I read this fifth book in the graphic novel series, Three Thieves, without having read any of the others and without knowing anything about the series, even so it was pretty easy to guess at the plot thus far. Dessa is searching for her missing brother. She and her companions have broken some laws (including laws about theft) doing so, and Captain Drake is trying to track them down. At this point, Dessa has stolen Drake’s horse and has a map to an island surrounded by dark legend. She needs a ship to take her there. Drake is tarrying at a fortuneteller’s stall while he awaits a new horse to go forward. You get the feeling that Dessa and her band are not only protagonists but probably good people too, people you could expect to do some thrilling heroics while committing crime. While the plot might be filled with clichés, clichés are often cliché for a reason. These plots work. They’re exciting, the things of legends. What’s more Chandler plays here with the traditional tale, placing a girl in charge of a band of notorious, misfit thieves, all cast out presumably from their various cultures, and by having the pirate king reveal herself as a woman too. All of these twists and the thieves’ time with the pirates come too easily and too quickly for my taste. I think I’d have preferred to see this all done in a novel, where we could take time to linger in fear before the resolution appears. Having read only this piece of a longer story, I’m not sure that I can judge much of the arc. Drake’s piece of this particular volume was maybe the space of half an hour, tops. Still it was an enjoyable way to spend a few minutes, getting this piece of the story, making guesses about what had come before and what will come after.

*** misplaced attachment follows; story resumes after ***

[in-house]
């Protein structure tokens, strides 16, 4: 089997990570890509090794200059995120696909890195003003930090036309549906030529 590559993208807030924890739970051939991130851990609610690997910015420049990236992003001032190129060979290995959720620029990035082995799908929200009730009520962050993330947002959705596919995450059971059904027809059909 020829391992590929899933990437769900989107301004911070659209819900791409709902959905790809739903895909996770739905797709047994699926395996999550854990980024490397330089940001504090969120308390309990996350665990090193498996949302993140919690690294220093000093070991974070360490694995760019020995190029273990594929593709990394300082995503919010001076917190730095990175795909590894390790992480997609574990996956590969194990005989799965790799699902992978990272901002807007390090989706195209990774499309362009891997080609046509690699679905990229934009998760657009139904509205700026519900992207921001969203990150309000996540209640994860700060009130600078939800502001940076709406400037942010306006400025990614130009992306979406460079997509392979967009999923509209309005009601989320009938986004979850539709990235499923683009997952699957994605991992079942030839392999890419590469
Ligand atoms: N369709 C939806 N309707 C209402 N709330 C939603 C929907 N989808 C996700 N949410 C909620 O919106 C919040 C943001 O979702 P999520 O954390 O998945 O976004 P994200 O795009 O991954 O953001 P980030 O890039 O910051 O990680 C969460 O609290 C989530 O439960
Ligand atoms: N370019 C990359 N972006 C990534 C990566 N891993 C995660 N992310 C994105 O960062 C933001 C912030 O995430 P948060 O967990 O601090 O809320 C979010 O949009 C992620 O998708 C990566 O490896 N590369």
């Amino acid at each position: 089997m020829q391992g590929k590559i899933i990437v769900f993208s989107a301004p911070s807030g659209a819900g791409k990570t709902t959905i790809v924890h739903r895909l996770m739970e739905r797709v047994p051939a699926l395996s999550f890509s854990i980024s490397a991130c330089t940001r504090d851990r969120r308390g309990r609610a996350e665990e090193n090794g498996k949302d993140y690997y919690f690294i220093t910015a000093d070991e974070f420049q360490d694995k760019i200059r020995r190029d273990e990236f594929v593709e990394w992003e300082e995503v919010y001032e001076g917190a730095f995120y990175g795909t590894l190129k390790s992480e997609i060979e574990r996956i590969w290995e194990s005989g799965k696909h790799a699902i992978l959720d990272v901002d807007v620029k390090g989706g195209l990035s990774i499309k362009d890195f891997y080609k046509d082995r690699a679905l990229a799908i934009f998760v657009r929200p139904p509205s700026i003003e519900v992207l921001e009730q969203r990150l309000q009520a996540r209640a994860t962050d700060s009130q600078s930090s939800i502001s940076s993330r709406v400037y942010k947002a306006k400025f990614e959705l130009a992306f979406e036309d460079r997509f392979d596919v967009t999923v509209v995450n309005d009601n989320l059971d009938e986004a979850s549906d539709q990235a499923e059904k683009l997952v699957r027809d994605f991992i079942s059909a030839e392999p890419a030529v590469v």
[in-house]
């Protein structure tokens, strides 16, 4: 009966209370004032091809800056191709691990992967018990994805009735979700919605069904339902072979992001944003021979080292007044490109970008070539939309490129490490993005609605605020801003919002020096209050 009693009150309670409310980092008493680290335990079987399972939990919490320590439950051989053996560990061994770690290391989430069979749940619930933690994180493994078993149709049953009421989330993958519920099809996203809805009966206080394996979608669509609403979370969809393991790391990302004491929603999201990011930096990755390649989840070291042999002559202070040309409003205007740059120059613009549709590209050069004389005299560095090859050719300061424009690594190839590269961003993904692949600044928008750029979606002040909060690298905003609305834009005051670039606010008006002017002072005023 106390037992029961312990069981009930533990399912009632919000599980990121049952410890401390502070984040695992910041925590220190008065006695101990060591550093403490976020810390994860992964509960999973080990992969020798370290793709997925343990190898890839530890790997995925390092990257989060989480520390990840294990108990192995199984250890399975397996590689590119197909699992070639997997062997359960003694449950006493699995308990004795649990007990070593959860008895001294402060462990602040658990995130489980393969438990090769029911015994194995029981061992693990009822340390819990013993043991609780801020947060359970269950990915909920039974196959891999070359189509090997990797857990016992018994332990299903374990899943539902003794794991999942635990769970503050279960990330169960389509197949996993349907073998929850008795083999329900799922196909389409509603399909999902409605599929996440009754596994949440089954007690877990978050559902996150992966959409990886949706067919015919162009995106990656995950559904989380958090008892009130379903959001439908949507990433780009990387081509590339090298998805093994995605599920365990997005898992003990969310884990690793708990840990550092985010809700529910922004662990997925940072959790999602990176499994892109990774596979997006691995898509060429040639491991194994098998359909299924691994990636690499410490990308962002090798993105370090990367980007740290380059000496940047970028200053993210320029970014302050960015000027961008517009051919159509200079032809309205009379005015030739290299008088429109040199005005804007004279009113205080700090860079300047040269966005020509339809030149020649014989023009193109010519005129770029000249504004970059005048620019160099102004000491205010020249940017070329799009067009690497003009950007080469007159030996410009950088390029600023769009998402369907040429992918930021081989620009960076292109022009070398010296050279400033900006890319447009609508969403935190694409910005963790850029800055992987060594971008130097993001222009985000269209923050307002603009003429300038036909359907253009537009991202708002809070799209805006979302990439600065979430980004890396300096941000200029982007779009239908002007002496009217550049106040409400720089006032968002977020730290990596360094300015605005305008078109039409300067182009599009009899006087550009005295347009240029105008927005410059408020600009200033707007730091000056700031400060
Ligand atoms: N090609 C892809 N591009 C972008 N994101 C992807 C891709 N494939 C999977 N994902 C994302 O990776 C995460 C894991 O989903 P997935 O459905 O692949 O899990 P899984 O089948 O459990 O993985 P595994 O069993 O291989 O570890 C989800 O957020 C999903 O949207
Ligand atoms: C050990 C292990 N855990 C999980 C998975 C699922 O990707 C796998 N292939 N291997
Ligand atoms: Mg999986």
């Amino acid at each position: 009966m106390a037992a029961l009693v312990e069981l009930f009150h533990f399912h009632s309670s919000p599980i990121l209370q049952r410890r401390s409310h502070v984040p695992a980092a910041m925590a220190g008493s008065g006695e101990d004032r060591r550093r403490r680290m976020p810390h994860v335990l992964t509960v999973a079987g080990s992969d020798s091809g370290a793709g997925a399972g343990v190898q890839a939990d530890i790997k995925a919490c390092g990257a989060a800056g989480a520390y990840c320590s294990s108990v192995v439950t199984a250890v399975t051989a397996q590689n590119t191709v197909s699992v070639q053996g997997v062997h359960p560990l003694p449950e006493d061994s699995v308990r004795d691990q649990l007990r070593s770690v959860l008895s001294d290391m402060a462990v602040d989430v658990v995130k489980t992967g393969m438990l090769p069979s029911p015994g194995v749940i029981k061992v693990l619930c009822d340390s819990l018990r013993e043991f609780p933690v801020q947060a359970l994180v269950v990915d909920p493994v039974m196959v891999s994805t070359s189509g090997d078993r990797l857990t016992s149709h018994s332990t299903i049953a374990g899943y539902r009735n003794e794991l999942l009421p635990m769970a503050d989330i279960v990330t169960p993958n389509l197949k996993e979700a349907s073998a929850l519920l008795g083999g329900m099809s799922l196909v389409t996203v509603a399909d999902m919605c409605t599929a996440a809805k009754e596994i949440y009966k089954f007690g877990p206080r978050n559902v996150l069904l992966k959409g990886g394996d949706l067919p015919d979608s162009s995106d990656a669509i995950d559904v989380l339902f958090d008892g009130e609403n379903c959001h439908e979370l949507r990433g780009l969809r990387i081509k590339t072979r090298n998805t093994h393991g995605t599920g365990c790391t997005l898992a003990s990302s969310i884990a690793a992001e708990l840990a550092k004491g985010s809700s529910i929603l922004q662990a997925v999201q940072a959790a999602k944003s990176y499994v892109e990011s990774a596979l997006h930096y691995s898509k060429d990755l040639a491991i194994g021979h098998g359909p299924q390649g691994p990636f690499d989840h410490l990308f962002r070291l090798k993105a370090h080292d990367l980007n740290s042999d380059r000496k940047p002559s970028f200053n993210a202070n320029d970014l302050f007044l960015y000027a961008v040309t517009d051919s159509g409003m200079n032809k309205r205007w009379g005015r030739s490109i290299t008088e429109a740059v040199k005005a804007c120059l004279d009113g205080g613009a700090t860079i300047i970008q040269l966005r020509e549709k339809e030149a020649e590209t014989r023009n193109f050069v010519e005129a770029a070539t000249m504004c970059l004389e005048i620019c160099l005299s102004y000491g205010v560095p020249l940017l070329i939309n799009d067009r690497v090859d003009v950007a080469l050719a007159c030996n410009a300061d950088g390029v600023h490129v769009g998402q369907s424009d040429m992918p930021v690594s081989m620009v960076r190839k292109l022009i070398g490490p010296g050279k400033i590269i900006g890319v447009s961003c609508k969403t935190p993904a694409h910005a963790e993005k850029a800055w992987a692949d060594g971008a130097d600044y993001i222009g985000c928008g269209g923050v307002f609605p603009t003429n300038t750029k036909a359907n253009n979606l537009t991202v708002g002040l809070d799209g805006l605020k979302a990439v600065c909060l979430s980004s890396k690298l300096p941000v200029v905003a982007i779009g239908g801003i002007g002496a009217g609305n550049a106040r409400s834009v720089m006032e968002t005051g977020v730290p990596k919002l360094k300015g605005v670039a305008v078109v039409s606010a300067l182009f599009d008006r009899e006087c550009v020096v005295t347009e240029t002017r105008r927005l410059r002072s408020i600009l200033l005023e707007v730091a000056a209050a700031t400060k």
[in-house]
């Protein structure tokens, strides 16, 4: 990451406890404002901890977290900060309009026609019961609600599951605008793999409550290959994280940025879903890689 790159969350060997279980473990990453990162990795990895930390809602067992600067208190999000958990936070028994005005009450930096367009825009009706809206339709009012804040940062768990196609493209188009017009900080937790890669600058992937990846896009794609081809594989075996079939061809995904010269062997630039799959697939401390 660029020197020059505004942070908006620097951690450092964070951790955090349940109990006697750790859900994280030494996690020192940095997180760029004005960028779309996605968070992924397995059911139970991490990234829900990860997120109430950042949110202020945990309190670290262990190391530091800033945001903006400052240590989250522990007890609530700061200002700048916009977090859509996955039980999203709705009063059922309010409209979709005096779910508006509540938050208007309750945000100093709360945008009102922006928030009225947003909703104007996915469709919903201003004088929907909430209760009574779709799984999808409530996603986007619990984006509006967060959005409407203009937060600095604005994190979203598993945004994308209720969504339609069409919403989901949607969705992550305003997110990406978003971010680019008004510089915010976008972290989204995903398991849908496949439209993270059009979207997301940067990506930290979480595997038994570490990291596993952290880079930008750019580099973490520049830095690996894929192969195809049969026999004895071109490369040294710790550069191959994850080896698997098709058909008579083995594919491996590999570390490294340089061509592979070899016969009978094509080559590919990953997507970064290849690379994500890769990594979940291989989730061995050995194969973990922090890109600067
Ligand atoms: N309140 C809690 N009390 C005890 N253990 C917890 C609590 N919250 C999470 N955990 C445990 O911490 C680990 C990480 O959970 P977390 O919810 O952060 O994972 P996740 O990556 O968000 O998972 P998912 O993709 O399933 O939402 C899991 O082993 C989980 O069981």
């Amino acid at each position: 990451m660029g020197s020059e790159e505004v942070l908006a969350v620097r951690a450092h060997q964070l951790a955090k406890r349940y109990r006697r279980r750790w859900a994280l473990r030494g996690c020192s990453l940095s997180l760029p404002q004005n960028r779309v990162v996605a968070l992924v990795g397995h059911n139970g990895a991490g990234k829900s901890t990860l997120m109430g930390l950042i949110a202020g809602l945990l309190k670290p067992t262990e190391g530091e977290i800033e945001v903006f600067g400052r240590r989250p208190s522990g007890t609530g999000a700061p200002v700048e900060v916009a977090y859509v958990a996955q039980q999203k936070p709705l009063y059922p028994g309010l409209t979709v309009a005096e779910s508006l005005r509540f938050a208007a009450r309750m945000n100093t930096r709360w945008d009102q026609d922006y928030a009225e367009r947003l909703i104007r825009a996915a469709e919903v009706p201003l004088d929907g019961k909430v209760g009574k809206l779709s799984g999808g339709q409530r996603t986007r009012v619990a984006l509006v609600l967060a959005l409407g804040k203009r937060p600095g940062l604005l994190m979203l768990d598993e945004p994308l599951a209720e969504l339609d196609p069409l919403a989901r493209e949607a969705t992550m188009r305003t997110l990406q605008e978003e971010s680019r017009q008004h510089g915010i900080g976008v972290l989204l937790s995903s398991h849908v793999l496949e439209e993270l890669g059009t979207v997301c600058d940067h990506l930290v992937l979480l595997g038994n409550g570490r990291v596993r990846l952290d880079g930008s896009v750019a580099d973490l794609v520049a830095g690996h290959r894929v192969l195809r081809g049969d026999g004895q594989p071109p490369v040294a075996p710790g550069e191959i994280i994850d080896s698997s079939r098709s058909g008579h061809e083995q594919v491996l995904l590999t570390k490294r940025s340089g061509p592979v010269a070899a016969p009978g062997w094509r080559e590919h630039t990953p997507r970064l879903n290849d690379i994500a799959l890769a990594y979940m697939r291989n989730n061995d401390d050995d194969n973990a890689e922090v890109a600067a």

***

yhst-137970348157658_2399_460501500Pirate Queens: Notorious Women of the Sea by John Green (no, not that John Green). Dover, 2014. Intended audience: Ages 8+, Grades 3+